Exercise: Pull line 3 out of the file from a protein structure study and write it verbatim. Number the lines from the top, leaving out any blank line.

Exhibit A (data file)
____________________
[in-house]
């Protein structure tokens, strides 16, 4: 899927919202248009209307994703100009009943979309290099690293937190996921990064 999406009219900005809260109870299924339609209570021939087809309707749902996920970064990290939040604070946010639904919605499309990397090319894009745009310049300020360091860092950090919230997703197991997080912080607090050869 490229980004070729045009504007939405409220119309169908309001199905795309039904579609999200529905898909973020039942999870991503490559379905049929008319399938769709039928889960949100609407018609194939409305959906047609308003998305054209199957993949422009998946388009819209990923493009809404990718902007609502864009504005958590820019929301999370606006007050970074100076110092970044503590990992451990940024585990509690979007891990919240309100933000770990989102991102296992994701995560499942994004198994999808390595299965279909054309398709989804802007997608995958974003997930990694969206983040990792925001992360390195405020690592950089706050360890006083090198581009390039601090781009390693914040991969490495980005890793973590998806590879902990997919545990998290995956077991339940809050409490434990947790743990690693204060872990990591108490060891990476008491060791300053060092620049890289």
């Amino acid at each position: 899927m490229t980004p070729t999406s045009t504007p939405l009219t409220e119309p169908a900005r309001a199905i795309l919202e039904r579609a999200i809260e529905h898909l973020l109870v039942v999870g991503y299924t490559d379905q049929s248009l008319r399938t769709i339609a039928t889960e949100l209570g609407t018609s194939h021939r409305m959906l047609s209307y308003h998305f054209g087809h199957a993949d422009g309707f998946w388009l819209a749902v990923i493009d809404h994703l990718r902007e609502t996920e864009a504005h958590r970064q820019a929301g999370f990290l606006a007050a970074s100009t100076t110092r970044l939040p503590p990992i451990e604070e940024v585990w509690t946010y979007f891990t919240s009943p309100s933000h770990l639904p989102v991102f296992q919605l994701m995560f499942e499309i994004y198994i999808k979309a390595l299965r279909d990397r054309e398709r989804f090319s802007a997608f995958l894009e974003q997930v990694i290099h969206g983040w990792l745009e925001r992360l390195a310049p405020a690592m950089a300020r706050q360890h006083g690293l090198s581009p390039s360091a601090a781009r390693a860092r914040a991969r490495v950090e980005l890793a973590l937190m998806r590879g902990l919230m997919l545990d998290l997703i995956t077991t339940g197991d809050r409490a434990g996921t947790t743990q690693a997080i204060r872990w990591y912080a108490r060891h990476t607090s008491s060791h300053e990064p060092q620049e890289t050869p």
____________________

């Amino acid at each position: 899927m490229t980004p070729t999406s045009t504007p939405l009219t409220e119309p169908a900005r309001a199905i795309l919202e039904r579609a999200i809260e529905h898909l973020l109870v039942v999870g991503y299924t490559d379905q049929s248009l008319r399938t769709i339609a039928t889960e949100l209570g609407t018609s194939h021939r409305m959906l047609s209307y308003h998305f054209g087809h199957a993949d422009g309707f998946w388009l819209a749902v990923i493009d809404h994703l990718r902007e609502t996920e864009a504005h958590r970064q820019a929301g999370f990290l606006a007050a970074s100009t100076t110092r970044l939040p503590p990992i451990e604070e940024v585990w509690t946010y979007f891990t919240s009943p309100s933000h770990l639904p989102v991102f296992q919605l994701m995560f499942e499309i994004y198994i999808k979309a390595l299965r279909d990397r054309e398709r989804f090319s802007a997608f995958l894009e974003q997930v990694i290099h969206g983040w990792l745009e925001r992360l390195a310049p405020a690592m950089a300020r706050q360890h006083g690293l090198s581009p390039s360091a601090a781009r390693a860092r914040a991969r490495v950090e980005l890793a973590l937190m998806r590879g902990l919230m997919l545990d998290l997703i995956t077991t339940g197991d809050r409490a434990g996921t947790t743990q690693a997080i204060r872990w990591y912080a108490r060891h990476t607090s008491s060791h300053e990064p060092q620049e890289t050869p």